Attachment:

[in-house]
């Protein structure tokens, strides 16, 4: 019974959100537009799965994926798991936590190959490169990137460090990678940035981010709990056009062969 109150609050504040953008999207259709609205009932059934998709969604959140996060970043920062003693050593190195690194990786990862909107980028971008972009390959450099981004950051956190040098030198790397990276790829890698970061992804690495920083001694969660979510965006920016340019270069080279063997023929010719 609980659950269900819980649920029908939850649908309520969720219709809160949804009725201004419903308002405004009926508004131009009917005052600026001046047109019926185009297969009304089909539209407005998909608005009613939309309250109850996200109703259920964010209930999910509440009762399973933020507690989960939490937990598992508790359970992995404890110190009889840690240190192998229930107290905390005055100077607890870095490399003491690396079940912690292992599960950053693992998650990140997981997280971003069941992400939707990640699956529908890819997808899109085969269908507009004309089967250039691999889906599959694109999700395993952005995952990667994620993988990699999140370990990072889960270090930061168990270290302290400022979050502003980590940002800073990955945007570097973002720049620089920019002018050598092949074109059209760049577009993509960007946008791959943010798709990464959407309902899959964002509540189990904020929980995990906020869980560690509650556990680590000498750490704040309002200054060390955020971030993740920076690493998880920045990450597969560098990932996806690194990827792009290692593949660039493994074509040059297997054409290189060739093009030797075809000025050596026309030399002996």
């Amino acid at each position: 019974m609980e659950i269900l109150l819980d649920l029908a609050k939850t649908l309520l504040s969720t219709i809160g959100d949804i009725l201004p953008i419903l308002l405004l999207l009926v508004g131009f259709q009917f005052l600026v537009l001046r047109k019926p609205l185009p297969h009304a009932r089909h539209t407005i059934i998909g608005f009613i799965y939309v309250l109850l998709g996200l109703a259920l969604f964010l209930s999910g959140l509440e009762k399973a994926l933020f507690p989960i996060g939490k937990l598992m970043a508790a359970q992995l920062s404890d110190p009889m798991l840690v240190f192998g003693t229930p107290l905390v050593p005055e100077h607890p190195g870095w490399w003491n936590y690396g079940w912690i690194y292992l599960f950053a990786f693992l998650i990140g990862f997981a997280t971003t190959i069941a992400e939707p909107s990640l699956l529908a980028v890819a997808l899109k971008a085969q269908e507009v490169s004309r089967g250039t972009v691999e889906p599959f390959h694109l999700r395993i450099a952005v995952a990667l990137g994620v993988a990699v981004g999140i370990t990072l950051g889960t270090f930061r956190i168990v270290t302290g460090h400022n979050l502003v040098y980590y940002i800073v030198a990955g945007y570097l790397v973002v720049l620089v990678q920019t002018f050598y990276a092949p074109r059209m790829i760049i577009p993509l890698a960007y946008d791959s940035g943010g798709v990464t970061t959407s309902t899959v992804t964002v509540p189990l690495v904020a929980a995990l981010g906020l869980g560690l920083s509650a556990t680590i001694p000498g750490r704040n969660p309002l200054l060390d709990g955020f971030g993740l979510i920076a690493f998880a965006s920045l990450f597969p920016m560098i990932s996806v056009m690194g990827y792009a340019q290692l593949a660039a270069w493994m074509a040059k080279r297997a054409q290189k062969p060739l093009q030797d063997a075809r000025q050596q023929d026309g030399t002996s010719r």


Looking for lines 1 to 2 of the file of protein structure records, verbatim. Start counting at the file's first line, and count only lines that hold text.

[in-house]
């Protein structure tokens, strides 16, 4: 019974959100537009799965994926798991936590190959490169990137460090990678940035981010709990056009062969 109150609050504040953008999207259709609205009932059934998709969604959140996060970043920062003693050593190195690194990786990862909107980028971008972009390959450099981004950051956190040098030198790397990276790829890698970061992804690495920083001694969660979510965006920016340019270069080279063997023929010719 609980659950269900819980649920029908939850649908309520969720219709809160949804009725201004419903308002405004009926508004131009009917005052600026001046047109019926185009297969009304089909539209407005998909608005009613939309309250109850996200109703259920964010209930999910509440009762399973933020507690989960939490937990598992508790359970992995404890110190009889840690240190192998229930107290905390005055100077607890870095490399003491690396079940912690292992599960950053693992998650990140997981997280971003069941992400939707990640699956529908890819997808899109085969269908507009004309089967250039691999889906599959694109999700395993952005995952990667994620993988990699999140370990990072889960270090930061168990270290302290400022979050502003980590940002800073990955945007570097973002720049620089920019002018050598092949074109059209760049577009993509960007946008791959943010798709990464959407309902899959964002509540189990904020929980995990906020869980560690509650556990680590000498750490704040309002200054060390955020971030993740920076690493998880920045990450597969560098990932996806690194990827792009290692593949660039493994074509040059297997054409290189060739093009030797075809000025050596026309030399002996």